10th C – St. Molua’s Oratory, Killaloe, Co. Clare
St. Molua’s Church was originally constructed on Friar’s Island in the River Shannon, to the south of Killaloe town. Believed to have been constructed in two stages around the 9th and 10th centuries. In 1929–30 the Shannon hydroelectric scheme raised the water level and submerged Friar’s Island, and the church was dismantled and brought north to be constructed on its present site in the grounds of Killaloe Cathedral.
“About the centre of the islet is a small church, consisting of a ruined nave and a nearly perfect chancel, the latter being the original oratory of St. Molua. Its dimensions are 10 ft. 6 in. by 6 ft. 4 in., clear of walls, which are 3 ft. thick on the flanks, the gables being 3 ft. 4 in. It was lighted by a semicircular- headed ope, 1 ft. 6 in. high by 9^ in. wide externally, having large inward splays, the head being cut out of a single stone. The original doorway was in the west gable ; but when the nave was added, the door-ope was cut away and enlarged, and an ope to the chancel constructed, 5 ft. 9 in. wide : the alteration is quite palpable. A rude door-ope was also cut through the south wall of the oratory. Its most remarkable feature, however, is the stone roof, which is constructed of rectangular slabs of various thicknesses, laid in courses, each overlapping the preceding one, and dressed both inside and outside to the rake of the roof, which has the same angle both internally and externally. Under the ridge is a rectangular airchamber, 2 ft. by 1 ft. 3 in., having an external vent, and communicating internally by a square ope in ceiling of 1 ft. 3 in., and close to the west gable. This chamber was evidently for ventilation ; it also lightened the dead weight in the apex of roof. This curious little structure appears to have been originally built with great solidity and care. The masonry was of large-sized rubble, dressed and accurately fitted ; it has, however, been much injured and dilapidated by the growth of trees and ivy through the joints both of walls and roof. It is, however, in wonderful preservation, considering the usage it has undergone. The nave, which had been added at some remote period, was itself a building of great antiquity ; it was 21 ft. 5 in. by 12 ft. 7 in., clear of walls, of which only about 3 ft. in height remain standing. The west gable fell about twelve years before my visit.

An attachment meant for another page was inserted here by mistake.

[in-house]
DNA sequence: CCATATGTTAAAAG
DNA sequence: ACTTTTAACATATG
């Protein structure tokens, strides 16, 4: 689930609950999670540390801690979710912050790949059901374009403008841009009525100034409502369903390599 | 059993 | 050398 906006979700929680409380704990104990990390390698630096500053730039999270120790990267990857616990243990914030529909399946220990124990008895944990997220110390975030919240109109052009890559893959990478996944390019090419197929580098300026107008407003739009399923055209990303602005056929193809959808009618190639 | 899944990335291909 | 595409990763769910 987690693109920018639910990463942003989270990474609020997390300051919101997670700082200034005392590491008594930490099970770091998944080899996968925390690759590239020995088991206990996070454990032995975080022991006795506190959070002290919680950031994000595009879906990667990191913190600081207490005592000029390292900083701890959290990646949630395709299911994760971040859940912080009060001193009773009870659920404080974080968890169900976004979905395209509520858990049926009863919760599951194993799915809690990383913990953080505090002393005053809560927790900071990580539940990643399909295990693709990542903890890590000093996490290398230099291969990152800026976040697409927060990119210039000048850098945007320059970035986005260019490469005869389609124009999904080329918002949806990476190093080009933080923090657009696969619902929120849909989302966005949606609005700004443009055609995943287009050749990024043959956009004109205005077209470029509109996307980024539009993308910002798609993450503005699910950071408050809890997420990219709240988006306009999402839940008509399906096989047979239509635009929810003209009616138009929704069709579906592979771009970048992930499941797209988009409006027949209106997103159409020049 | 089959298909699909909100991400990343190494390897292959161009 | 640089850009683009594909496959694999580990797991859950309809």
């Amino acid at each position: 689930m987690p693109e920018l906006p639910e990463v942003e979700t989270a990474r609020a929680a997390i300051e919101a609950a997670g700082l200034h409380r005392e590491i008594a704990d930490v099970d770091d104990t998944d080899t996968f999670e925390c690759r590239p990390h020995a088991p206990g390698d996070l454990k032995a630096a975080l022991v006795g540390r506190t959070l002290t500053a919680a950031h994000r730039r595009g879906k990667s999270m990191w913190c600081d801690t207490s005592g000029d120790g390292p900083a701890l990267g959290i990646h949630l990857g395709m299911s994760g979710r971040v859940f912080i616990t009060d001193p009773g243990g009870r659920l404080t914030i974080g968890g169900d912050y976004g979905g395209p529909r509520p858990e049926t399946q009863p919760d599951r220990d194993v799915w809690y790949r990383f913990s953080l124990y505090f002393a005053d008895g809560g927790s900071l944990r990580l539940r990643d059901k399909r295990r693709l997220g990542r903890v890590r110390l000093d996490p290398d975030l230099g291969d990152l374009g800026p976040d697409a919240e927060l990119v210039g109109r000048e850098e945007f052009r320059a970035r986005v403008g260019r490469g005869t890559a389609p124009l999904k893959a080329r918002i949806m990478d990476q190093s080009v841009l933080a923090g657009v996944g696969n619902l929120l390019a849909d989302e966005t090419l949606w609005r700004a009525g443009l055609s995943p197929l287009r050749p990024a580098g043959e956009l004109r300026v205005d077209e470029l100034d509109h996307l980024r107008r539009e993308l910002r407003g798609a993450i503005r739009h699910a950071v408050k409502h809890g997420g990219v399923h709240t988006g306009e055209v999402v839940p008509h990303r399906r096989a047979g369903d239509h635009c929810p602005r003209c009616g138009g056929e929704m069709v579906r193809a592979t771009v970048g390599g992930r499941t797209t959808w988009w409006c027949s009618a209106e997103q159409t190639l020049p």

A drawing in “ Grose’s Antiquities ” shews the doorway to have been a massive squareheaded ope, with converging jambs. St. Lua, in the early part of the sixth century, built a cell in this place, hence it was named Cill-da-Lua, the cell of Lua, from which Killaloe. We have every reason to believe that the oratory on Friar’s Island was this identical cell. In our hagiology the name is Molua, the endearing term Mo being prefixed to the names of many of the saints of our primitive church. It is worthy of remark that this little oratory, though subjected to violent alteration and dilapidation from neglect and want of repair, still stands, and by judicious care may stand another 500 years, while the more recently built nave has all but disappeared.” The Irish Builder